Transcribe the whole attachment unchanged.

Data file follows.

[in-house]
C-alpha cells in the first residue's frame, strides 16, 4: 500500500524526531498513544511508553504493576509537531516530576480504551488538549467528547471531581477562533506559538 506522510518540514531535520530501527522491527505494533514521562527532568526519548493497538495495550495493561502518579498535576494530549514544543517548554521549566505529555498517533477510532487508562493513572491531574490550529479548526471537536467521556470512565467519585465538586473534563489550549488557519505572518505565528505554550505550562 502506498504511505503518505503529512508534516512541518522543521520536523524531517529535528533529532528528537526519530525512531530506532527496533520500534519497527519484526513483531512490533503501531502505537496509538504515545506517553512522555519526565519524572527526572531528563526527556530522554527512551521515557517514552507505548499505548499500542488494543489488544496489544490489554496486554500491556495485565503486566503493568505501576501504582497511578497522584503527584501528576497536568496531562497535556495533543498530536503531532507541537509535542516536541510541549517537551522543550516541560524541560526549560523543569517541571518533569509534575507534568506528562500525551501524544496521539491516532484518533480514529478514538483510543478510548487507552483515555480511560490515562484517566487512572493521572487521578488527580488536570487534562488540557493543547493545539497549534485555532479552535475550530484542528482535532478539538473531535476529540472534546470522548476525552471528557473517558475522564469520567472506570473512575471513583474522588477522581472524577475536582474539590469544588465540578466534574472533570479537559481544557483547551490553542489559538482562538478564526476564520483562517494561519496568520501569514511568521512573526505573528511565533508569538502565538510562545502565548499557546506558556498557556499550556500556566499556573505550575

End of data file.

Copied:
[in-house]
C-alpha cells in the first residue's frame, strides 16, 4: 500500500524526531498513544511508553504493576509537531516530576480504551488538549467528547471531581477562533506559538 506522510518540514531535520530501527522491527505494533514521562527532568526519548493497538495495550495493561502518579498535576494530549514544543517548554521549566505529555498517533477510532487508562493513572491531574490550529479548526471537536467521556470512565467519585465538586473534563489550549488557519505572518505565528505554550505550562 502506498504511505503518505503529512508534516512541518522543521520536523524531517529535528533529532528528537526519530525512531530506532527496533520500534519497527519484526513483531512490533503501531502505537496509538504515545506517553512522555519526565519524572527526572531528563526527556530522554527512551521515557517514552507505548499505548499500542488494543489488544496489544490489554496486554500491556495485565503486566503493568505501576501504582497511578497522584503527584501528576497536568496531562497535556495533543498530536503531532507541537509535542516536541510541549517537551522543550516541560524541560526549560523543569517541571518533569509534575507534568506528562500525551501524544496521539491516532484518533480514529478514538483510543478510548487507552483515555480511560490515562484517566487512572493521572487521578488527580488536570487534562488540557493543547493545539497549534485555532479552535475550530484542528482535532478539538473531535476529540472534546470522548476525552471528557473517558475522564469520567472506570473512575471513583474522588477522581472524577475536582474539590469544588465540578466534574472533570479537559481544557483547551490553542489559538482562538478564526476564520483562517494561519496568520501569514511568521512573526505573528511565533508569538502565538510562545502565548499557546506558556498557556499550556500556566499556573505550575